Community Partner Event| Little Satchmo
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To the world, Louis Armstrong is iconic—a symbol of musical genius, unparalleled success and unassailable character. To Sharon Preston Folta, he was, simply, Dad. Despite the enduring celebration and study of Armstrong’s life and career, no one, save for close family and friends, knows Sharon exists. Even in the trumpeter’s death she remains Armstrong’s secret—the product of a two-decade-long affair between the long-married musician, and the vaudeville dancer Lucille Preston. And for more than half a century, she has lived her life hiding in the shadows of her father’s fame. Until now. Now, Sharon shares her story—extraordinary because of who her father was, but universal in its reach toward generations who have grown up in fatherless households, searching for a keen understanding of their own blood, their own DNA, their own Legacy. Little Satchmo is an extraordinary tale of identity, loss, and one daughter’s ultimate search for truth—and her father’s love.
Directed by: John Alexander
Executive Producers: Sharon Preston-Folta, Emily Bonavia, Susan Houston
Producers: Lea Umberger, J.C. Guest
About the Organizations Involved
New Heritage Theatre Group in partnership with the Museum of the City of New York, Harlem Heritage Now and Jazzmobile are collaborating to present the matinee screening of the documentary film "Little Satchmo. " This screening of a Harlem-connected story by famed trumpeter Louis Armstrong's daughter Sharon is open to senior centers, reservations required.
New Heritage Theatre Group, the oldest Black non-profit theater company in New York City, originated in 1964 under the name New Heritage Repertory Theatre by the late Roger Furman, a revered playwright, director, actor and lecturer, who began his career in the 1940s with the American Negro Theatre in Harlem. Its mission, to preserve and sustain classic works of Black theatre. In 1983, Voza Rivers, an award winning music and theatre producer took over the company, and reorganized under the name New Heritage Theatre Group (NHTG). Voza expanded the mission to provide training, experience and international explosure to veteran and emerging artists. New Heritage Theatre Group presentations reflect the historical, social and political experiences of African and Latino descendants in America and abroad.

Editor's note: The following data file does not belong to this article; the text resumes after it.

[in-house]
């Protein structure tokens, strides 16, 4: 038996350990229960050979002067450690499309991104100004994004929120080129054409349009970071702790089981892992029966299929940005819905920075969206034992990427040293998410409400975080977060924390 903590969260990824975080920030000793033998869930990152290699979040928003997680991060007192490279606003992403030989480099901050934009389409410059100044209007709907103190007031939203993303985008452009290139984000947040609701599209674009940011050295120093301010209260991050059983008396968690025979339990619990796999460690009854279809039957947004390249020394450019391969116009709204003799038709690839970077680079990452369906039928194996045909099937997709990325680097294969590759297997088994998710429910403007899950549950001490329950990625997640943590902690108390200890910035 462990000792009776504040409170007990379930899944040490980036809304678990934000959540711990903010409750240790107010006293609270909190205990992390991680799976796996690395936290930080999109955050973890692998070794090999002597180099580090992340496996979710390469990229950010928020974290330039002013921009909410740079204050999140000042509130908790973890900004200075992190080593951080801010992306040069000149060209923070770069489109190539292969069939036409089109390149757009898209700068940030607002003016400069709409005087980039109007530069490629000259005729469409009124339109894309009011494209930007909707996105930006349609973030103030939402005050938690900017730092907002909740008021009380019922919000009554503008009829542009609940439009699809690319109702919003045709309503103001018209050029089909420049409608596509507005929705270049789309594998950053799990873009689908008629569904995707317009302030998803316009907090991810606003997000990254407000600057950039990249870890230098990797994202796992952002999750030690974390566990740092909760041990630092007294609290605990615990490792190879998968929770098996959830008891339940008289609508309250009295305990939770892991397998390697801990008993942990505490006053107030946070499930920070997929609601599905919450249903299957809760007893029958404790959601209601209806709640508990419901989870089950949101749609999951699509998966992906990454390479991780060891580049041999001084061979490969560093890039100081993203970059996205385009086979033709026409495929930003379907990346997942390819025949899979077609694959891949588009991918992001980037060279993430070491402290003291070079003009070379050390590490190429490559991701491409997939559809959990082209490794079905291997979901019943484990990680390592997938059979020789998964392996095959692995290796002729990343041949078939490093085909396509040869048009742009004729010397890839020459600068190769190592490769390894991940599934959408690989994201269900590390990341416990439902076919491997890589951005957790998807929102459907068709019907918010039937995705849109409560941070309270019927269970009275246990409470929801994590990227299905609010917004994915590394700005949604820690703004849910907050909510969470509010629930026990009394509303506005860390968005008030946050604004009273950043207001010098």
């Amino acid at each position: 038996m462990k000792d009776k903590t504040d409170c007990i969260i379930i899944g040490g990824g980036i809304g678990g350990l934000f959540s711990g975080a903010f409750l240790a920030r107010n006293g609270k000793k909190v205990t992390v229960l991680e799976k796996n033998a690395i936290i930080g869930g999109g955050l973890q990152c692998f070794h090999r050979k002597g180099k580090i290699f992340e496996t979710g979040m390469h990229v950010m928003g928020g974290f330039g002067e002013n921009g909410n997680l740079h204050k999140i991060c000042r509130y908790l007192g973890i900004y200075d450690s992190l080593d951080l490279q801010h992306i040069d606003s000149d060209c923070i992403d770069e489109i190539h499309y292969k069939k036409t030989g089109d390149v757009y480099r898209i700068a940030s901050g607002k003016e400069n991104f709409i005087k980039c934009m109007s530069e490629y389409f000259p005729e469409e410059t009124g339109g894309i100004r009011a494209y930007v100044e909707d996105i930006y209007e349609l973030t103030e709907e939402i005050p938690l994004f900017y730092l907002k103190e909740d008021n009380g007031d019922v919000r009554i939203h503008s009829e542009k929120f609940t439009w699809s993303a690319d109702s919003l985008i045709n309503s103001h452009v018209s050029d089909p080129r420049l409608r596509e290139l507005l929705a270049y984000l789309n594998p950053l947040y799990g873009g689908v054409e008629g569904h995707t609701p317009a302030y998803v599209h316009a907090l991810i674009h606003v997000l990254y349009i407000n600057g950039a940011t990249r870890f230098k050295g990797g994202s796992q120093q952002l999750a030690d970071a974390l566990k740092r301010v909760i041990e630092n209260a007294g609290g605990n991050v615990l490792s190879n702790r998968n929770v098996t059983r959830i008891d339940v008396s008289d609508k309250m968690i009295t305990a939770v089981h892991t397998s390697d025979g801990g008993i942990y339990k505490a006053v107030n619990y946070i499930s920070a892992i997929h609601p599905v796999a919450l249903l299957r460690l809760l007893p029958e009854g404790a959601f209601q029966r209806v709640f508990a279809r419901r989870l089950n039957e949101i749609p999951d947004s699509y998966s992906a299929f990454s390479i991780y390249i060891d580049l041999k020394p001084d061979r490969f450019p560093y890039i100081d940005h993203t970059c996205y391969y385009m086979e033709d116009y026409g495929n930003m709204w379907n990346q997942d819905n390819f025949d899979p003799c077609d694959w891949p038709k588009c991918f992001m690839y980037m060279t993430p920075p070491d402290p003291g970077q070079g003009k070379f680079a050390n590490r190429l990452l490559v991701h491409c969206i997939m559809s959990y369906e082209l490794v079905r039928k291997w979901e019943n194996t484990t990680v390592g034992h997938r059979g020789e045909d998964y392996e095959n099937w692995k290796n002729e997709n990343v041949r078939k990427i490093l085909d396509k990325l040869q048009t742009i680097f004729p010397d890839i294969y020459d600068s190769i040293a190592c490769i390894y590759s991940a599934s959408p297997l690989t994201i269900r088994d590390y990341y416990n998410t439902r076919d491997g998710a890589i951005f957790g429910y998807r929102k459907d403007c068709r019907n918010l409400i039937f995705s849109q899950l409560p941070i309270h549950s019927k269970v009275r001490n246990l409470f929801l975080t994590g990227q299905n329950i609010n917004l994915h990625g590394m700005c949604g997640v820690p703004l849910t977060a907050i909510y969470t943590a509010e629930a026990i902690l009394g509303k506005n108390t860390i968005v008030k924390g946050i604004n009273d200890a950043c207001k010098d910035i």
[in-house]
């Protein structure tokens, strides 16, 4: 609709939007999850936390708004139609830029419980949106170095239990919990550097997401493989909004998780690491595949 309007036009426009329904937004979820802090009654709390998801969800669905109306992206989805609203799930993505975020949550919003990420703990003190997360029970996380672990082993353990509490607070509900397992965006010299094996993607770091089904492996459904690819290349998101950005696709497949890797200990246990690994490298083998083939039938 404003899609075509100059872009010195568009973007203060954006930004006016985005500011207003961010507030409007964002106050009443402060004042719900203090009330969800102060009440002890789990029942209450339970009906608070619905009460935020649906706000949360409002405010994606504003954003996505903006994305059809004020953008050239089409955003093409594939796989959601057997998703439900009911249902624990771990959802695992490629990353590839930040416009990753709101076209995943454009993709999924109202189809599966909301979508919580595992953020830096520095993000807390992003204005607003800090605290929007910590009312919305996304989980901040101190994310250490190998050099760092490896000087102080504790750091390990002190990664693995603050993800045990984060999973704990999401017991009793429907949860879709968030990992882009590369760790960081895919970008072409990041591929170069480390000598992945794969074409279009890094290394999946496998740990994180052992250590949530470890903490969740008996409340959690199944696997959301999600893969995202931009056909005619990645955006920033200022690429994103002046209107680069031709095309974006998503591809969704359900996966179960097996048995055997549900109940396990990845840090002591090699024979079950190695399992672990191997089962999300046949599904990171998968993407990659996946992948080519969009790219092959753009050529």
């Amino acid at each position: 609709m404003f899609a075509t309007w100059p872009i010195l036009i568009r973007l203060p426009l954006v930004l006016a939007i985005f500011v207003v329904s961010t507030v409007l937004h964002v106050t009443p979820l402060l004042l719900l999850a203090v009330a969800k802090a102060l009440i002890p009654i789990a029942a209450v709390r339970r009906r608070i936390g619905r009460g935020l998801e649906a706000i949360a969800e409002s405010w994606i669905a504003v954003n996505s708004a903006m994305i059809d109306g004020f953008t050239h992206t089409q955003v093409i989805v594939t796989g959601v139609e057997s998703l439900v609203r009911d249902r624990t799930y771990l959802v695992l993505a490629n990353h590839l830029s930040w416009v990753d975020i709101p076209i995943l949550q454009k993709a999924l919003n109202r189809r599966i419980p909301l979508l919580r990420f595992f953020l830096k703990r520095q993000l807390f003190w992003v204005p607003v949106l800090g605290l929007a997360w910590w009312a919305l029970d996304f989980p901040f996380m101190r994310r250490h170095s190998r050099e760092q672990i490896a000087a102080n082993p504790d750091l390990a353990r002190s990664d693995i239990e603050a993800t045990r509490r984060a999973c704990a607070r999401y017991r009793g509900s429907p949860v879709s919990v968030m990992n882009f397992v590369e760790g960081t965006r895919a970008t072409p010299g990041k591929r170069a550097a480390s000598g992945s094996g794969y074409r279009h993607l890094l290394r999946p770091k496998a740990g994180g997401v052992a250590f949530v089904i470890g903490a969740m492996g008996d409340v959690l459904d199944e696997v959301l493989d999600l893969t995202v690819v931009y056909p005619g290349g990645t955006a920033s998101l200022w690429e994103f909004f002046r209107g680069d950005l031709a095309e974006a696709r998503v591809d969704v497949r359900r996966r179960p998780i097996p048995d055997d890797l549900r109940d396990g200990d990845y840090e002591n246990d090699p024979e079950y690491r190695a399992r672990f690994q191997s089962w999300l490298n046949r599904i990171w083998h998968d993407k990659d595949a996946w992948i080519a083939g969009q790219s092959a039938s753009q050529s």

Harlem Heritage Now is a multimedia marketing campaign that promotes a powerful collaboration of Harlem's arts and cultural institutions and celebrates Harlem’s history, culture, and excellence in the arts. It is designed to promote Harlem as a premier destination for visitors from around the world in order to benefit Harlem's arts, hospitality, and small business economy, and provide its residents with job opportunities, recognition, and cultural enrichment. Support for Harlem Heritage Now is provided by a Market New York grant from I LOVE NY/New York State's Division of Tourism as part of the Regional Economic Development Council initiative.
Jazzmobile's mission is to present, preserve, promote and propagate America's classical music, Jazz. Founded in 1964 by National Endowment for the Arts Jazz Master, pianist, Dr. Billy Taylor and philanthropist and arts administrator, Ms. Daphne Anstein, Jazzmobile is the first U.S. not-for-profit arts and cultural organization created just for Jazz. Since the beginning, we have been bringing high quality Jazz performances and education programs to area residents, tourists and other visitors, reaching over 4,000,000 people living or visiting New York City. Our national programs brought us to other cities in the US; and the 'Super Jazz Band' had us touring cities in Europe and Japan.
Whether on the street, in a park or at a major concert hall here or abroad, Jazzmobile works in partnership with like-minded organizations to present high quality Jazz performances that enrich the culture and imbue new life into the surrounding area.
3:00 pm - Doors open to Ronay Menschel Hall
3:30 pm - Welcome & Film Introduction
4:00 pm - Screening of Little Satchmo (60 mins)
5:00 pm - Closing Remarks Film Ends Museum Closes